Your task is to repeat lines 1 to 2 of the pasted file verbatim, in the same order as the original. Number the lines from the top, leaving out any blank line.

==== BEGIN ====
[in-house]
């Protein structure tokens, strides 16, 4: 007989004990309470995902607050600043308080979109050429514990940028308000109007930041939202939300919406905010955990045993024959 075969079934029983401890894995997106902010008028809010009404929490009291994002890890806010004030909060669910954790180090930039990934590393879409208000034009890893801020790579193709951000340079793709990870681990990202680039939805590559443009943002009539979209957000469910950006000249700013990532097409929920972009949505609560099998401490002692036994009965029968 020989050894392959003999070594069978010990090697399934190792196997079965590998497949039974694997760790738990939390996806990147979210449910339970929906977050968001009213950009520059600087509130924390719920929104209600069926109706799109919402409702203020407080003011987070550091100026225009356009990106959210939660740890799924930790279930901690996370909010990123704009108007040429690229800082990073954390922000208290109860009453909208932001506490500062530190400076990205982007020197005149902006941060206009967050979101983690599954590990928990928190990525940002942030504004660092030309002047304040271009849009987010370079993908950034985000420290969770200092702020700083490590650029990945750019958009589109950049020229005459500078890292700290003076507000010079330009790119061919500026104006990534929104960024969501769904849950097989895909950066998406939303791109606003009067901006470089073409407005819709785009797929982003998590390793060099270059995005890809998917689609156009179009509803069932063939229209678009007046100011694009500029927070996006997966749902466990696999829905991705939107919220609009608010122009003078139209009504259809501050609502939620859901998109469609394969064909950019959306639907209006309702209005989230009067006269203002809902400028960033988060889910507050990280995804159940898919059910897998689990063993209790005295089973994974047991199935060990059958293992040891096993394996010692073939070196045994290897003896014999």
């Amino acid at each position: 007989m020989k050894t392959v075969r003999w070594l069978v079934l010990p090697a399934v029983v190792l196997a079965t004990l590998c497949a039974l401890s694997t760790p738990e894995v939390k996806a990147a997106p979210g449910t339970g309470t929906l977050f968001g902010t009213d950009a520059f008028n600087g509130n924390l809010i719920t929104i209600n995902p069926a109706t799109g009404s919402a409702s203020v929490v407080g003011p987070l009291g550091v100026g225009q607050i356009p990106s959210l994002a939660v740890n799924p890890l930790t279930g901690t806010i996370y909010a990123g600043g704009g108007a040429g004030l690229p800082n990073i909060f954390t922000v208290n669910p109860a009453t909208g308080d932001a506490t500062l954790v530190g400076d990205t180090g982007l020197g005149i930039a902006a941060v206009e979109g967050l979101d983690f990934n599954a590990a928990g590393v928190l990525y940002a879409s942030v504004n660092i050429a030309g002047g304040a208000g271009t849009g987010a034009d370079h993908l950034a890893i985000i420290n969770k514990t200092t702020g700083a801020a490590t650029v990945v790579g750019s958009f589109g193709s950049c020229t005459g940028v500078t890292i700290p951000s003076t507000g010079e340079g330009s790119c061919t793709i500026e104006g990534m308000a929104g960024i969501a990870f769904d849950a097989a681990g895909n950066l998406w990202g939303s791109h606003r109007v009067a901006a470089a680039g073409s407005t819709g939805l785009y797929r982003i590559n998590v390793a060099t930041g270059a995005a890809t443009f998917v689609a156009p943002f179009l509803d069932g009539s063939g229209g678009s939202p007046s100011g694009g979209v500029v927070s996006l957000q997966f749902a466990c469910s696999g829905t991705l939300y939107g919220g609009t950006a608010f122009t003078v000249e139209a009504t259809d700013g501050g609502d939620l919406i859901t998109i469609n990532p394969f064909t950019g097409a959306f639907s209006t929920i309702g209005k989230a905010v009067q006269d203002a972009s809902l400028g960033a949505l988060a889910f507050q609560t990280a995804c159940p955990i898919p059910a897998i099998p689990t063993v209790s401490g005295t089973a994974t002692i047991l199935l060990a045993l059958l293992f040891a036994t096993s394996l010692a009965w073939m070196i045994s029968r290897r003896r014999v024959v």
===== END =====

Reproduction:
[in-house]
């Protein structure tokens, strides 16, 4: 007989004990309470995902607050600043308080979109050429514990940028308000109007930041939202939300919406905010955990045993024959 075969079934029983401890894995997106902010008028809010009404929490009291994002890890806010004030909060669910954790180090930039990934590393879409208000034009890893801020790579193709951000340079793709990870681990990202680039939805590559443009943002009539979209957000469910950006000249700013990532097409929920972009949505609560099998401490002692036994009965029968 020989050894392959003999070594069978010990090697399934190792196997079965590998497949039974694997760790738990939390996806990147979210449910339970929906977050968001009213950009520059600087509130924390719920929104209600069926109706799109919402409702203020407080003011987070550091100026225009356009990106959210939660740890799924930790279930901690996370909010990123704009108007040429690229800082990073954390922000208290109860009453909208932001506490500062530190400076990205982007020197005149902006941060206009967050979101983690599954590990928990928190990525940002942030504004660092030309002047304040271009849009987010370079993908950034985000420290969770200092702020700083490590650029990945750019958009589109950049020229005459500078890292700290003076507000010079330009790119061919500026104006990534929104960024969501769904849950097989895909950066998406939303791109606003009067901006470089073409407005819709785009797929982003998590390793060099270059995005890809998917689609156009179009509803069932063939229209678009007046100011694009500029927070996006997966749902466990696999829905991705939107919220609009608010122009003078139209009504259809501050609502939620859901998109469609394969064909950019959306639907209006309702209005989230009067006269203002809902400028960033988060889910507050990280995804159940898919059910897998689990063993209790005295089973994974047991199935060990059958293992040891096993394996010692073939070196045994290897003896014999």